Can you recall the stillness after the storm? Close your eyes and think of the night when the wind and rain kept banging on the windows but the morning you could hear the sound of nothingness. Everything lay still!
Exactly how you feel when we enter the calm waters of Antarctica Peninsula, sailing through gently floating giants of ice after two full nights of bouncing up and down while crossing the infamous Drake Passage. The excitement of Antarctica starts building straight after you confirm the trip but it’s only when you see the first floating icebergs that it hits you what is in store for you or maybe not. It's actually the first spotting of Penguins or no maybe the first sighting of Humpback whales diving into oblivion. As you can see, it is extremely difficult to point out when it hits you the most because every time you look out of your window you see something incredible. Nothing can prepare you for the experience. I still remember the morning after when our captain called out, “Welcome to Antarctica. Those of us who wish to see their first glimpse of icebergs please go to the front deck of the ship”.
I was in the Antarctic waters at the beginning of 2019, oblivious to the Covid madness which was about to unfold. Untouched by mankind a whole planet of solid ice and blue skies and some of the most beautiful marine life which you would only find in Antarctica outside of captivity.
What did I see in Antarctica?
During our trip we got to stop at most of the designated islands as most of the ice had melted by March and the corridors blocking the gateways were open to the invading ships. While the stark colours didn’t leave us as we sailed from one island to another, every island offers its own opportunity of spotting marine life and the giant ice sculptures.
Icebergs: We keep hearing in the news that so and so ice shelves separated from Antarctica mainland, while the big ones capture our attention there are hundreds of small ones which keep separating and they float around. Pieces as tall as skyscrapers to tiny beautiful pieces of art, almost like carved out by some renowned artisan.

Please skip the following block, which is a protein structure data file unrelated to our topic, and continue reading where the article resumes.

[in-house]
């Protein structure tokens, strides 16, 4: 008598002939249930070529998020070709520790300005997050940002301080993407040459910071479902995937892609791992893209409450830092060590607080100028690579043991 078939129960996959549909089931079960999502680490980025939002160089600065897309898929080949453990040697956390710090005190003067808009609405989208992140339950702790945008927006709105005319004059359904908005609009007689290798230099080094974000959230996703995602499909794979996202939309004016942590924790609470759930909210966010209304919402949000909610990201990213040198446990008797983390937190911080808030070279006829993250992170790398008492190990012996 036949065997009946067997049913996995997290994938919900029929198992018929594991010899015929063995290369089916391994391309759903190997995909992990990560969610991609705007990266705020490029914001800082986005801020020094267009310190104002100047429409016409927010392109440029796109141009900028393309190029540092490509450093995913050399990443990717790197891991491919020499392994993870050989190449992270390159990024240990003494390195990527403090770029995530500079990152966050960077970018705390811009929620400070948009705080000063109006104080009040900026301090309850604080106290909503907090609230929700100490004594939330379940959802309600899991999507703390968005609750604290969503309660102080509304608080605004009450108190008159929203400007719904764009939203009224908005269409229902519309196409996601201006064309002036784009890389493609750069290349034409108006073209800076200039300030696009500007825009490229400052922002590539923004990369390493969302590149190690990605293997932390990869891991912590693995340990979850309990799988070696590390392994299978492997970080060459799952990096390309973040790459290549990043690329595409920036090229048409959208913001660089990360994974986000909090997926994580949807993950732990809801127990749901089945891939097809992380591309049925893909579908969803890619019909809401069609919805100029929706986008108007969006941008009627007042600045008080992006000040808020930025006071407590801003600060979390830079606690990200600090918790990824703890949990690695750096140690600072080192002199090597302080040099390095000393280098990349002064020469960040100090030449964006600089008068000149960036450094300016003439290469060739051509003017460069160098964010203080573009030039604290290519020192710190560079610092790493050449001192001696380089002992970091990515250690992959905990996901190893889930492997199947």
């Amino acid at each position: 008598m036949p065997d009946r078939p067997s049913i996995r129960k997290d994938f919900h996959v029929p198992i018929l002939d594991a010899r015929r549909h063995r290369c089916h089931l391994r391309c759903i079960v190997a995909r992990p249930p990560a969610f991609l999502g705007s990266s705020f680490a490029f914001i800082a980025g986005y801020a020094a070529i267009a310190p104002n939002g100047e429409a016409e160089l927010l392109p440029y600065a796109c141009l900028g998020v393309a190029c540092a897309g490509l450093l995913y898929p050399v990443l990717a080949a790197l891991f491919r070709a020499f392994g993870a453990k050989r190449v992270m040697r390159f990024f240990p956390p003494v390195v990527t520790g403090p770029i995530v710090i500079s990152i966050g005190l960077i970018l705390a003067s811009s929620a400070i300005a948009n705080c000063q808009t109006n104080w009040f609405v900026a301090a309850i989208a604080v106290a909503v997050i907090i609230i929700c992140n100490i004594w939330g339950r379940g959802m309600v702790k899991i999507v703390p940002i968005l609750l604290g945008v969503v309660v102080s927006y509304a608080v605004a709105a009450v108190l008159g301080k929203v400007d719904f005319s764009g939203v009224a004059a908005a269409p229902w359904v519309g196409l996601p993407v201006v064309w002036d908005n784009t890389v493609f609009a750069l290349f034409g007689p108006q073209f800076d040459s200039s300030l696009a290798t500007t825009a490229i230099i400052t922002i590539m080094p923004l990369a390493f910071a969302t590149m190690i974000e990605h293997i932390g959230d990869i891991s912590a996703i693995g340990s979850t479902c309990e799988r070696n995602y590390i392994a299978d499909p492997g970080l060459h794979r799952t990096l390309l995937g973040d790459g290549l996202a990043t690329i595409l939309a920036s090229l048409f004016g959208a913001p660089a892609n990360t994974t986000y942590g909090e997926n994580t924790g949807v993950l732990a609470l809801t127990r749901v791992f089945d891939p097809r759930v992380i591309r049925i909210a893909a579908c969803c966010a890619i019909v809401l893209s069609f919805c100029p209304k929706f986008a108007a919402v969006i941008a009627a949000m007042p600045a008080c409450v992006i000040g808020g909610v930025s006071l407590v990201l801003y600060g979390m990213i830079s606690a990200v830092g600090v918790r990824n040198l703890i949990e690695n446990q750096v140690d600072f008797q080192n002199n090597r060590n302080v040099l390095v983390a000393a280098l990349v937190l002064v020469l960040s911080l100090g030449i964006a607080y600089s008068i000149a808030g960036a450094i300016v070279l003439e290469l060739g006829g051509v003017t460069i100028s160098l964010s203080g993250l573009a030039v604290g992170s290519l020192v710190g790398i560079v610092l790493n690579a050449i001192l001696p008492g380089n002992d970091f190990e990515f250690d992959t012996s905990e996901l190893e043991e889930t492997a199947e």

I also captured this one on my trip, from an angle it just seemed like a whale with its flukes standing tall.
Then there are those where you can see the bottom part of it and as we have learned more than 90% of the iceberg is underwater. It is totally incredible to witness these ice pieces floating around, it's almost like they have life and are roaming around in their home - carefree and strong.
One of the many designs that nature makes for us to look at and admire what all it is capable of without any machines or tools. While it’s hard to figure out the dimension of things in Antarctica since everything is so wide and open and nothing that we know is out there to give a perspective of how small or big things are - the below whole seemed big enough for a Fighter Jet to pass through.
The Marine Life
This is a special treat to your eyes. Life in Antarctica compared to other continents is scarce and there are only a few species that we get to spot. Even those few we spot it takes our breath away. Penguins enjoying themselves in the giant waters, humpbacks playing and chilling as if they have nowhere to go or nothing else to do. The Seals which after getting their tummy full just lay still, totally unbothered by the zodiacs or pedestrians walking past. Mink Whales, Orcas and Antarctica Dolphins buzzing with energy and speed. After a point it would be a common sight to have breakfast while a humpback is doing her acrobat out in the open ocean or the penguin families teaching their young ones to swim.
Below is a picture of a mother and her baby humpback just chilling in the waters before they start their journey north.
Not far from us we saw another family of humpbacks playing and we could capture the occasional shots of their flukes as they dive down.
Penguins, Penguins and More Penguins
There are various breeds of penguins you get to spot while on your trip. Depending on the time of the month and colonies visited you get to see the Adele Penguins, Chinstraps which literally looks like chin strap across their face and of course if you are visiting the parts of Antarctica where the Emperor or the King Penguin colonies are located then you get to see the largest of the penguins.
Most of the seals we saw were chilling on the floating ice, in that same very position you see below. Our guides said they were relaxing after a belly full of yummy penguins. I know it sounds harsh but this is a sustainable ecosystem unlike those we find up north.
Rohan is our Chief Explorer as we like to call him, he is the founder of UnWild Planet and is a full-time dad and traveler. Over the years, he has helped us with his knowledge and experience of offbeat destinations and gets involved in planning each and every adventure for UnWild Planet to make it a truly unique experience. Instagram handle @rohan.prakash or email email@example.com